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MannKind (MNKD 5.59%)
Q4 2023 Earnings Call
Feb 27, 2024, 5:00 p.m. ET


  • Prepared Remarks
  • Questions and Answers
  • Call Participants

Prepared Remarks:


Good afternoon, and welcome to MannKind Corporation 2023 fourth quarter and full year financial results earnings call. As a reminder, this call is being recorded on February 27, 2024, and will be available for playback on the MannKind Corporation website shortly after the conclusion of the call until March 12, 2024. This call will contain forward-looking statements. Such forward-looking statements are subject to risks and uncertainty, which could cause actual results to differ materially for those stated expectations.

For further information on the company’s risk factors, please see the 10-K report filed with the Securities and Exchange Commission this afternoon, the earning release, and the slides prepared for this presentation. Joining us today from MannKind are chief executive officer, Michael Castagna; and chief financial officer, Steve Binder. I will now turn the conference over to Mr. Castagna.

Please go ahead, sir.

Michael CastagnaChief Executive Officer

Thank you, Valerie. We have never seen a better time for MannKind than we do today. As we look at our future, it’s extremely exciting, and I’m never more motivated to ensure we deliver on all key operational opportunities in front of us. As we think about today, Steve and I will go over the operational pipeline highlights of the financial review, and I’m also here today with Lauren Sabella, our chief operating officer for Q&A.

We will drive shareholder value by making a difference in the lives of the patients we serve. We will make over 25 million doses and devices in 2024 and helped roughly 25,000 patients take a MannKind-produced product in 2023, the most in our history. In Q4, we had record revenue for Tyvaso on both royalty and collaboration manufacturing, along with record production on Tyvaso cartridges. We advanced our pipeline in both the orphan business, as well as the endocrine business.

And our endocrine business hit its second consecutive profitable quarter. We finished the year in the strongest position we have been in, in terms of financial ability, as well as by selling the Tyvaso — 1% of our Tyvaso royalty for $150 million upfront and $50 million in revenue milestones. Many of you asked, could we have sold more? Why didn’t we sell more? And the reality is, we didn’t need to sell more. We wanted to make sure we were comfortable with carrying the level of debt and cash on the balance sheet to control our future.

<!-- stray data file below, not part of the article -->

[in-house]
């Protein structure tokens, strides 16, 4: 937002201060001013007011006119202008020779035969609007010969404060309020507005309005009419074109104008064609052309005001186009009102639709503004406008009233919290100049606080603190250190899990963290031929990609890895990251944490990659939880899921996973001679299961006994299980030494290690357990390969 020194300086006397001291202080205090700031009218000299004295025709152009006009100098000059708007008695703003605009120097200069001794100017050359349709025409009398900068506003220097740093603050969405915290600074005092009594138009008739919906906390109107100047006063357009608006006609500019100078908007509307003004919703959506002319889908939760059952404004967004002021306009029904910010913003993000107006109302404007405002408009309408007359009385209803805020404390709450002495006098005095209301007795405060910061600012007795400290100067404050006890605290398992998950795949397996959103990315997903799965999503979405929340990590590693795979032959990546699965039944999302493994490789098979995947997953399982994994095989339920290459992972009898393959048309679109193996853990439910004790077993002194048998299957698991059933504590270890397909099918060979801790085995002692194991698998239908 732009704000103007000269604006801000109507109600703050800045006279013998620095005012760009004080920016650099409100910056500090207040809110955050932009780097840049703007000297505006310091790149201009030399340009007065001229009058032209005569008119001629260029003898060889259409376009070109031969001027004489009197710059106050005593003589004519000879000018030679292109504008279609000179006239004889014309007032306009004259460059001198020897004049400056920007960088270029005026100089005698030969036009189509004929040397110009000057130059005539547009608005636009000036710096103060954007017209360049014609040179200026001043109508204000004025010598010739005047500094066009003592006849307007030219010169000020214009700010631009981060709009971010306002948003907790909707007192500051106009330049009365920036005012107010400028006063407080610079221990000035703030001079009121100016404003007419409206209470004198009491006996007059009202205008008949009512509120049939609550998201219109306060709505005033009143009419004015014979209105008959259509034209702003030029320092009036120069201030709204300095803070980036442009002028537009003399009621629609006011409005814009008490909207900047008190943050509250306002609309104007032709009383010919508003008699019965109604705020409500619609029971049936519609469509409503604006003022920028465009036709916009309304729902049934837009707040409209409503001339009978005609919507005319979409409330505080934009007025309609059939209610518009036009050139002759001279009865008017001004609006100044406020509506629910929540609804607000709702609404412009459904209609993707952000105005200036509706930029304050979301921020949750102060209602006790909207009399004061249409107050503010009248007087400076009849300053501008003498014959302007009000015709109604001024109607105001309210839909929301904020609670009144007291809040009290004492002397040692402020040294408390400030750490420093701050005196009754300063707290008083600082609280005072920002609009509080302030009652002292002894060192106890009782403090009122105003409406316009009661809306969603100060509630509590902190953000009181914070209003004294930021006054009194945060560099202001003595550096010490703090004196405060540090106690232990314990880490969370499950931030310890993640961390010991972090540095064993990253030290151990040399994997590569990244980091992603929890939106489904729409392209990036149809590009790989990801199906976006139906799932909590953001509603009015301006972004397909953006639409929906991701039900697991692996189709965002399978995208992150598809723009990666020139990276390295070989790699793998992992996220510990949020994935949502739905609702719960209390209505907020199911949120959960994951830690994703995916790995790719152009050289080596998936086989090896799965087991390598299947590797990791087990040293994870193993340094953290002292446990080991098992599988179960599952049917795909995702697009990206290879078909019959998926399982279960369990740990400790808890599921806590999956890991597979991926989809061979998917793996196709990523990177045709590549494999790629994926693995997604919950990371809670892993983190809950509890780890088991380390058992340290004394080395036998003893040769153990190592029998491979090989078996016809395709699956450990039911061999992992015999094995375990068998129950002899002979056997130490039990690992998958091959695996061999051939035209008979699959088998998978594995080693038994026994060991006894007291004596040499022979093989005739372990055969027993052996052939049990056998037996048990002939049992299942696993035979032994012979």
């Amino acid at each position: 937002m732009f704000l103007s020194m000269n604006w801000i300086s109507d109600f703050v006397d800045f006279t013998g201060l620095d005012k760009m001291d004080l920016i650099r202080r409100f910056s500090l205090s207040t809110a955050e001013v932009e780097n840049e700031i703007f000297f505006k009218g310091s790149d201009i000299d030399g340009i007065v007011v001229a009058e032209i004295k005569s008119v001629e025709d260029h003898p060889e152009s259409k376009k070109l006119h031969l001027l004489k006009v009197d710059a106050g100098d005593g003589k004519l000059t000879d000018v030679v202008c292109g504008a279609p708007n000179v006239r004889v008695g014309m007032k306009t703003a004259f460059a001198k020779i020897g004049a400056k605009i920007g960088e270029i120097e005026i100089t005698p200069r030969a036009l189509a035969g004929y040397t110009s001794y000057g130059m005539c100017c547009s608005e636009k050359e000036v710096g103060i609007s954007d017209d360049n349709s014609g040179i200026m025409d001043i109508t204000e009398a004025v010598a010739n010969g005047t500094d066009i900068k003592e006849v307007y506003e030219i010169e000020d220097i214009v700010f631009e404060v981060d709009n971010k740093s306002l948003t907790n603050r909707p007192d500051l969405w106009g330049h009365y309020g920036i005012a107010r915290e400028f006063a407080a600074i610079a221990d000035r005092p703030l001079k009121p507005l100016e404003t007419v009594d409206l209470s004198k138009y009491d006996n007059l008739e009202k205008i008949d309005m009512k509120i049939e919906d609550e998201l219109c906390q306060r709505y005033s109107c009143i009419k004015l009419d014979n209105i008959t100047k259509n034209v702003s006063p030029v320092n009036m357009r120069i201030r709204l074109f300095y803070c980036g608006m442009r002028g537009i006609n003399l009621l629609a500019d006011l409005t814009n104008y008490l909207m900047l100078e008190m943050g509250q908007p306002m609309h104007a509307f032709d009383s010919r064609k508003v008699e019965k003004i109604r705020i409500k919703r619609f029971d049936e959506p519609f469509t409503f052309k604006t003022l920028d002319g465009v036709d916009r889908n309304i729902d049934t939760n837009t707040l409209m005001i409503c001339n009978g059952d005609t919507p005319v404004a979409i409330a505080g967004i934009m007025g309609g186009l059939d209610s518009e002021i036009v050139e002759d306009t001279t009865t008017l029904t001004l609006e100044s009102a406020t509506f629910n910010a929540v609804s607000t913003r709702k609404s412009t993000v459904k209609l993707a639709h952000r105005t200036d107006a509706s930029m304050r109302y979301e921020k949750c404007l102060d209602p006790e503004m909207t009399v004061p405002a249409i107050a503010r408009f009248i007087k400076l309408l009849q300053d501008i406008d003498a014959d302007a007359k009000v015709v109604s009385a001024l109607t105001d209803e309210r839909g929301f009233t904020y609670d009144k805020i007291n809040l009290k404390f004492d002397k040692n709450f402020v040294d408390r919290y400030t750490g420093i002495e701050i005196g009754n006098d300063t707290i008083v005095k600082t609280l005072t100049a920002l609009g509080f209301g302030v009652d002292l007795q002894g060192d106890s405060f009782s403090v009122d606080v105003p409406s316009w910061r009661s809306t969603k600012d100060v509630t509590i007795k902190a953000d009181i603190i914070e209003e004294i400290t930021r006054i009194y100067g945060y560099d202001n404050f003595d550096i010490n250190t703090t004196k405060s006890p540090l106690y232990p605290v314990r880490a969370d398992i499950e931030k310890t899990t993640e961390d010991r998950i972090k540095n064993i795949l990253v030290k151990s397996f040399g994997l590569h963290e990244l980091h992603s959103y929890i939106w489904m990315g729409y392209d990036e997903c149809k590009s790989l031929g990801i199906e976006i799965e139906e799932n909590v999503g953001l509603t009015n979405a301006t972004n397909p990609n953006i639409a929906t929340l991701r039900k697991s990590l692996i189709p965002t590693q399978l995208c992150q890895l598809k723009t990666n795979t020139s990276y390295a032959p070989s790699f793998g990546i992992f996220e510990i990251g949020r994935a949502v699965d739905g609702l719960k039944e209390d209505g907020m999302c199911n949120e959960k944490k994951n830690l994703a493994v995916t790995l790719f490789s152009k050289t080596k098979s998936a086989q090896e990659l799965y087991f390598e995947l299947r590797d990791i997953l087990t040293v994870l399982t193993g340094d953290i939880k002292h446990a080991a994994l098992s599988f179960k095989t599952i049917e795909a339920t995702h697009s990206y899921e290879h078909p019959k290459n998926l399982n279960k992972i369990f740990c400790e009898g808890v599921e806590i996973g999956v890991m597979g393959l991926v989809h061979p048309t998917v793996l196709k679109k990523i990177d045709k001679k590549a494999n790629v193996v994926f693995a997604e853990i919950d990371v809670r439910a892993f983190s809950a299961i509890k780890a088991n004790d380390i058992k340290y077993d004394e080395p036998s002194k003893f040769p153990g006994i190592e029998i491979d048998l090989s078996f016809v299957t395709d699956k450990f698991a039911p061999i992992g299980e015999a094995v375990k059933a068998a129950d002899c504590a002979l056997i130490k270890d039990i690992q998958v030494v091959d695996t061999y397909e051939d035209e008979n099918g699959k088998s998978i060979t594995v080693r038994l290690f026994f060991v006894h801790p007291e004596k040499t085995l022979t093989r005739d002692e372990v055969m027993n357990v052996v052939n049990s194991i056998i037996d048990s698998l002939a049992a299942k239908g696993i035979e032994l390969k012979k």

We’re very excited about Tyvaso DPI and what it’s going to bring to patients and anticipate hopefully positive milestones for Tyvaso in the future and, therefore, want to preserve 90% of that value for our shareholders. At the same time, we want to derisk on the debt side of our company. We’ve also restructured insulin purchase commitment and reduced our near-term cash outlay by $50 million. The EBU will be the foundation for our future launches and currently makes up about 37% of our revenue in 2023.

As I presented at JPMorgan in January, our ability to grow double digits for the foreseeable future looks bright when you see, in 2023, our total revenue approached $200 million, almost 100% growth year over year. I’m going to spend a few minutes on Afrezza and the EBU because we are at a pivotal inflection point with our future. Innovation takes time and disruption is even harder. When you think about the weight loss craze today, GLPs were 20 years in the making to what you see today; the pods in Type 1 diabetes, 10 years in the making; and pens took a huge time to convert from vials back in the early 2000.

I believe we can make this business a core pillar of our growth story. When you look at the endocrine business, it grew 32% year over year, or $70 million in ’23, and created $20 million in Q4, the second quarter in a row of profit contribution, as well as on a run rate of $80 million. We’ve made a lot of changes in 2023 and delivered despite those changes to set us up for a transformation once we see the new data from INHALE-1 and INHALE-3 this year. As I look at the revenue, Afrezza net revenue grew $12 million, or 27% year over year.

This is our largest jump in seven years and is the most we’ve seen driven by volume alone as opposed to price balance by historical standards. Several clinical readouts in 2024 may expand our market potential, and I’ll talk about those in a minute. One of the questions I get is, what is different this year than prior years? Our focus this year is incredibly different. We’ve been waiting for this moment, where we have people, money, and data.

Many times, we had two out of three, but not all three. The number one, we got to maintain our persistence in Medicare and commercial to grow this base business and leverage the $35 insulin copay that currently exists for Medicare and commercial insured. So, coverage, we know, is the No. 1 objection.